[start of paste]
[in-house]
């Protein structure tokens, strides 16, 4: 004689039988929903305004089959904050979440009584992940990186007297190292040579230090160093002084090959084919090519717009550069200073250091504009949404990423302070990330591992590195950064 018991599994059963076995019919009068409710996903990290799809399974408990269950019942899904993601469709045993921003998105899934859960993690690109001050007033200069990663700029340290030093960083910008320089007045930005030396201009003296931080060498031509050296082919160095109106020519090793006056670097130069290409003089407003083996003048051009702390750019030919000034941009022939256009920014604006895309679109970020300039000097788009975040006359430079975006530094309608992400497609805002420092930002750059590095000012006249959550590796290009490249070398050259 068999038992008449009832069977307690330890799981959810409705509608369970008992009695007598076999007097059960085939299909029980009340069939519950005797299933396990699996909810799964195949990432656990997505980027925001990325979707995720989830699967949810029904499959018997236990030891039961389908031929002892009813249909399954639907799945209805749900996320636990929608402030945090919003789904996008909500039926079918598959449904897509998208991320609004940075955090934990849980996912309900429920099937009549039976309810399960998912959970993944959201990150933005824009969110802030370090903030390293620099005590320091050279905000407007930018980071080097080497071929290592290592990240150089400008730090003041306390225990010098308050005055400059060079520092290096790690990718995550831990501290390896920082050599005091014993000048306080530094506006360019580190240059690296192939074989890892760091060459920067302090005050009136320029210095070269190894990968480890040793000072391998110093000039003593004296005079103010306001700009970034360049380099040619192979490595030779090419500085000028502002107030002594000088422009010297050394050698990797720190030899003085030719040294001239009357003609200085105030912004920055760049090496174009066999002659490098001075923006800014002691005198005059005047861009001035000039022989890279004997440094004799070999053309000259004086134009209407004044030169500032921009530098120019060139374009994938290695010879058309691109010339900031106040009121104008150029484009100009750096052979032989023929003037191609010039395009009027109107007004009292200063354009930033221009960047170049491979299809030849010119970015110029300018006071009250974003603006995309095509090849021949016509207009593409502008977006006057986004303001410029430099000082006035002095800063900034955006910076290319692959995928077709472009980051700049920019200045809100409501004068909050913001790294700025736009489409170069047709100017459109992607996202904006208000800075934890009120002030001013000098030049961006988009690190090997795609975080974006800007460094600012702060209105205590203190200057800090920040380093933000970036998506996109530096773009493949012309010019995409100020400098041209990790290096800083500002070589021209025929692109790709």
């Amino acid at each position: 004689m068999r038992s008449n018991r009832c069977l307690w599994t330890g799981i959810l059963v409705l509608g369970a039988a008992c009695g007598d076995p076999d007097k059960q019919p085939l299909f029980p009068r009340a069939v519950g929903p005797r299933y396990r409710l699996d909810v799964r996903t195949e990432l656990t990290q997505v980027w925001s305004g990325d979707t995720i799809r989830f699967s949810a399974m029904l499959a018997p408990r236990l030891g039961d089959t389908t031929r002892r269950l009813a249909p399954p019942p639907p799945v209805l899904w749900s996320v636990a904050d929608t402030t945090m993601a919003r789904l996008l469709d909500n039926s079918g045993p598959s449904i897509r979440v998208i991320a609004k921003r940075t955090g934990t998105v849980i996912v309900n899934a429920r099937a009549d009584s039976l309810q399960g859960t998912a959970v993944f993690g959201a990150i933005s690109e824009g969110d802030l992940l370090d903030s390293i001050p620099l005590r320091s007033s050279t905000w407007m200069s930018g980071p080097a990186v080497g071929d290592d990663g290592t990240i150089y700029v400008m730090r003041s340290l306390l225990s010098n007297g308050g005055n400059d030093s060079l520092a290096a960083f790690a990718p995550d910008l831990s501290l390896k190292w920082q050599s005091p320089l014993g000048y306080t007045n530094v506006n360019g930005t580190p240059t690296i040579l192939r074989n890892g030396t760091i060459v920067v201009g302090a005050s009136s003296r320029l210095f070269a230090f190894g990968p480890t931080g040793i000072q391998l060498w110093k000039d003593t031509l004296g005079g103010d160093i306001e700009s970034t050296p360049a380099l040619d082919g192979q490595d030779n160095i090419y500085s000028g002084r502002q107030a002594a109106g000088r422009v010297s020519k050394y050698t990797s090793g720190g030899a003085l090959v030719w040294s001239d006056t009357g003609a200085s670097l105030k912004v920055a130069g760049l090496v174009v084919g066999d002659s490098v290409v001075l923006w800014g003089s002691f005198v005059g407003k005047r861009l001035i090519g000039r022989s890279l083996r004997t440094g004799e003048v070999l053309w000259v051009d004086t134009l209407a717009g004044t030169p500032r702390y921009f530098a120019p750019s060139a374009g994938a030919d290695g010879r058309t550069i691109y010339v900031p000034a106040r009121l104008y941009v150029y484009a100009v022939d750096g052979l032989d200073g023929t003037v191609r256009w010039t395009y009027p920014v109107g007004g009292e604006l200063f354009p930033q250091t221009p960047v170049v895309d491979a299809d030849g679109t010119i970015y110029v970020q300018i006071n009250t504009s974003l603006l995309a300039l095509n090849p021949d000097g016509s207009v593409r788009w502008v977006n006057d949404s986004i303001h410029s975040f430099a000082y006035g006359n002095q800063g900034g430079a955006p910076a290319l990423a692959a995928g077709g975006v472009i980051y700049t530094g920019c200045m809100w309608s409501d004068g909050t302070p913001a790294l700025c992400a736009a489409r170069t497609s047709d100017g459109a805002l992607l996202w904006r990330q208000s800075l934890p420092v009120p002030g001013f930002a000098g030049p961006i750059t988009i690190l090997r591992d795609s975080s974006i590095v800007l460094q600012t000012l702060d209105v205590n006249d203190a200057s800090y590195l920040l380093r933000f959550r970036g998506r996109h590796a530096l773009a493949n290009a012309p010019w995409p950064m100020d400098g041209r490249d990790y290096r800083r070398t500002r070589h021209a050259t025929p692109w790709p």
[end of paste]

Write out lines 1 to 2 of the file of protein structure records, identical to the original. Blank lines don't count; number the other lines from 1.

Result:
[in-house]
């Protein structure tokens, strides 16, 4: 004689039988929903305004089959904050979440009584992940990186007297190292040579230090160093002084090959084919090519717009550069200073250091504009949404990423302070990330591992590195950064 018991599994059963076995019919009068409710996903990290799809399974408990269950019942899904993601469709045993921003998105899934859960993690690109001050007033200069990663700029340290030093960083910008320089007045930005030396201009003296931080060498031509050296082919160095109106020519090793006056670097130069290409003089407003083996003048051009702390750019030919000034941009022939256009920014604006895309679109970020300039000097788009975040006359430079975006530094309608992400497609805002420092930002750059590095000012006249959550590796290009490249070398050259 068999038992008449009832069977307690330890799981959810409705509608369970008992009695007598076999007097059960085939299909029980009340069939519950005797299933396990699996909810799964195949990432656990997505980027925001990325979707995720989830699967949810029904499959018997236990030891039961389908031929002892009813249909399954639907799945209805749900996320636990929608402030945090919003789904996008909500039926079918598959449904897509998208991320609004940075955090934990849980996912309900429920099937009549039976309810399960998912959970993944959201990150933005824009969110802030370090903030390293620099005590320091050279905000407007930018980071080097080497071929290592290592990240150089400008730090003041306390225990010098308050005055400059060079520092290096790690990718995550831990501290390896920082050599005091014993000048306080530094506006360019580190240059690296192939074989890892760091060459920067302090005050009136320029210095070269190894990968480890040793000072391998110093000039003593004296005079103010306001700009970034360049380099040619192979490595030779090419500085000028502002107030002594000088422009010297050394050698990797720190030899003085030719040294001239009357003609200085105030912004920055760049090496174009066999002659490098001075923006800014002691005198005059005047861009001035000039022989890279004997440094004799070999053309000259004086134009209407004044030169500032921009530098120019060139374009994938290695010879058309691109010339900031106040009121104008150029484009100009750096052979032989023929003037191609010039395009009027109107007004009292200063354009930033221009960047170049491979299809030849010119970015110029300018006071009250974003603006995309095509090849021949016509207009593409502008977006006057986004303001410029430099000082006035002095800063900034955006910076290319692959995928077709472009980051700049920019200045809100409501004068909050913001790294700025736009489409170069047709100017459109992607996202904006208000800075934890009120002030001013000098030049961006988009690190090997795609975080974006800007460094600012702060209105205590203190200057800090920040380093933000970036998506996109530096773009493949012309010019995409100020400098041209990790290096800083500002070589021209025929692109790709």